Grace's Guide To British Industrial History

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Grace's Guide is the leading source of historical information on industry and manufacturing in Britain. This web publication contains 147,919 pages of information and 233,587 images on early companies, their products and the people who designed and built them.

Grace's Guide is the leading source of historical information on industry and manufacturing in Britain. This web publication contains 147,919 pages of information and 233,587 images on early companies, their products and the people who designed and built them.

United Turkey Red Co

From Graces Guide
1922 - 1923.
1922 - 1923.

United Turkey Red Co Ltd, of Alexandria, Dumbarton, Scotland - dyers and calico printers.

The company was established in 1898 and was the largest firm in the bleaching, finishing, dyeing and printing industry in Scotland. In 1960, its assets were purchased by the Calico Printers Association, and the Alexandria Works closed.

1898 United Turkey Red Co was incorporated through the amalgamation of the Dunbartonshire Turkey-red dyeing firms of John Orr Ewing and Co founded at Alexandria in 1834; Archibald Orr Ewing and Co founded at Levenfield in 1845; and William Stirling and Sons founded at Dalquhurn and Cordale in c1723. The company then acquired Alexander Reid and Sons of Milngavie, east Dunbartonshire, in 1900. The new company had a share capital of £1,500,000.

This amalgamation had been brought about due to a number of difficulties within the Turkey-red dyeing industry in the West of Scotland. The 1880s had seen a German technical monopoly in the production of artificial alizarine which produced the Turkey-red colour and led to steep price increases for English and Scottish dyers. The refusal of Scottish firms to meet the price demands of their German suppliers led to a depression in the industry and mass unemployment. In the 1890s, the dyers set up a protective association, the Dyers in Glasgow and the West of Scotland, to contest what were seen as discriminative tariffs imposed on British dyed yarns imported into India.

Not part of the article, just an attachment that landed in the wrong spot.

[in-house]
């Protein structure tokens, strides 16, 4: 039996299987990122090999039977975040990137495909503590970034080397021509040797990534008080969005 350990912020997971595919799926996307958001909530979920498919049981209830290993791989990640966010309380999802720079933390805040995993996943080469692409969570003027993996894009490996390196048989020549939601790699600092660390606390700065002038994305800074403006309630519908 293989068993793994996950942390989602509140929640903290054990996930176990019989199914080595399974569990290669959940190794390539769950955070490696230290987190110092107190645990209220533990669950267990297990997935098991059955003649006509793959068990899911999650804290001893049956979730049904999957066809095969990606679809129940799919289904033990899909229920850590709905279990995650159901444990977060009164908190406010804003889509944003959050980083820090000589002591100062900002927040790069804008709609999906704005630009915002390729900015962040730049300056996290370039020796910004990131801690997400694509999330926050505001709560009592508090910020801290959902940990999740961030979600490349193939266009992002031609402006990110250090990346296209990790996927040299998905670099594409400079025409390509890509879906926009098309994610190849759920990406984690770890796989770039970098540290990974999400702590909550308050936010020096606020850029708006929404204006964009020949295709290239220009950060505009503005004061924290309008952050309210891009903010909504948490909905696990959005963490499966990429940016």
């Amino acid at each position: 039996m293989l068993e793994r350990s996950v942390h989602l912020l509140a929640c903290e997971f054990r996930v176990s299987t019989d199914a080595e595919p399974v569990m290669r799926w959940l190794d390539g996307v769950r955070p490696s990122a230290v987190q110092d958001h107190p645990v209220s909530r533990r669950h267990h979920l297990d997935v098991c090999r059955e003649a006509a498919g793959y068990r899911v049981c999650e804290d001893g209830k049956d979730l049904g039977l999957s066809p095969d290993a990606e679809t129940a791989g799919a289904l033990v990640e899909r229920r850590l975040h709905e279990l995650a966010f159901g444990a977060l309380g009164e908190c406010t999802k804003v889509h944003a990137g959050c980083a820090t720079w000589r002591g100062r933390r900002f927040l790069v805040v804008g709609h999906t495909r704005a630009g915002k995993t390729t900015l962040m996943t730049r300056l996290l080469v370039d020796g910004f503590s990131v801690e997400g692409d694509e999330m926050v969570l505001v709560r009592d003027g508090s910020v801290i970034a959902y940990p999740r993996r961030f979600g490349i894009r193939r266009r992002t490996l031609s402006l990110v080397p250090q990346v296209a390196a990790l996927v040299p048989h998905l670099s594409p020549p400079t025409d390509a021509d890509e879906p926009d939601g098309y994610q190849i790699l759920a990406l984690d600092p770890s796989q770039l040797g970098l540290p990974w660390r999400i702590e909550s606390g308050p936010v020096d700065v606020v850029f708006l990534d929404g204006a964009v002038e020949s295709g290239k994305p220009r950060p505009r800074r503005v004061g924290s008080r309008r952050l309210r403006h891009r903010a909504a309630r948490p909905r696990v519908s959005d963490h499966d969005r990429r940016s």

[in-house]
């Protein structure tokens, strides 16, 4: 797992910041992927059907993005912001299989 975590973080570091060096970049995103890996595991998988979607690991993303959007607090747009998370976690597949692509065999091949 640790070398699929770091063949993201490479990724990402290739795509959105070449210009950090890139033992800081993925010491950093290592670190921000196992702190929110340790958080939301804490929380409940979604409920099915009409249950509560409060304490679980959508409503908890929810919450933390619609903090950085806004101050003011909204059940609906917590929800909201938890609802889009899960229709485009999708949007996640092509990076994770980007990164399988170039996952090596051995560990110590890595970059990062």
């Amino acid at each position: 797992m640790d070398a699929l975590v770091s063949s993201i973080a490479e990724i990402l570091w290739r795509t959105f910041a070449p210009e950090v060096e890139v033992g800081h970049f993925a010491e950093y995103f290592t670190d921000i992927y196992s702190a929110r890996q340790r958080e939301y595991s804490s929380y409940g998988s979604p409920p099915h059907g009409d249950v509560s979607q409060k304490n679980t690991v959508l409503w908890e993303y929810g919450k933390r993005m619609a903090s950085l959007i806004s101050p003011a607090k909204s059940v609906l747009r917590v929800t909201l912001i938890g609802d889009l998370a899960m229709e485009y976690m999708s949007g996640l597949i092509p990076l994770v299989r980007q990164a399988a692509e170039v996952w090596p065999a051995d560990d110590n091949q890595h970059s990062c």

The first chairman of United Turkey Red Co was John Hyde Christie (1836-1926). Christie had been employed as chief chemist at John Orr Ewing and Co in 1859, becoming general manager and then a partner in the firm in 1878. It was Christie who had seen the amalgamation of the various Turkey-red dyeing concerns in the West of Scotland as the way to prevent the industries continued decline.

The management of the new company maintained the commercial autonomy of individual firms for a while but eventually the business was reorganised under the overall supervision of John Christie, on a departmental basis. However, each company's name and branding was retained to maintain brand loyalty with the foreign markets.

Three of Christie’s sons came into the business, and one of them, Henry Christie, became chairman following the death of William Ewing Gilmour, his father’s successor, in 1924. Together with James Morton (1867-1943), Henry’s brother, John Christie jnr, was responsible, during the 1900s, for developing a new, cheaper and quicker turkey-red dyeing process. They also worked on processes to produce other artificial dyestuffs but the board of the company was not keen to diversify at that stage.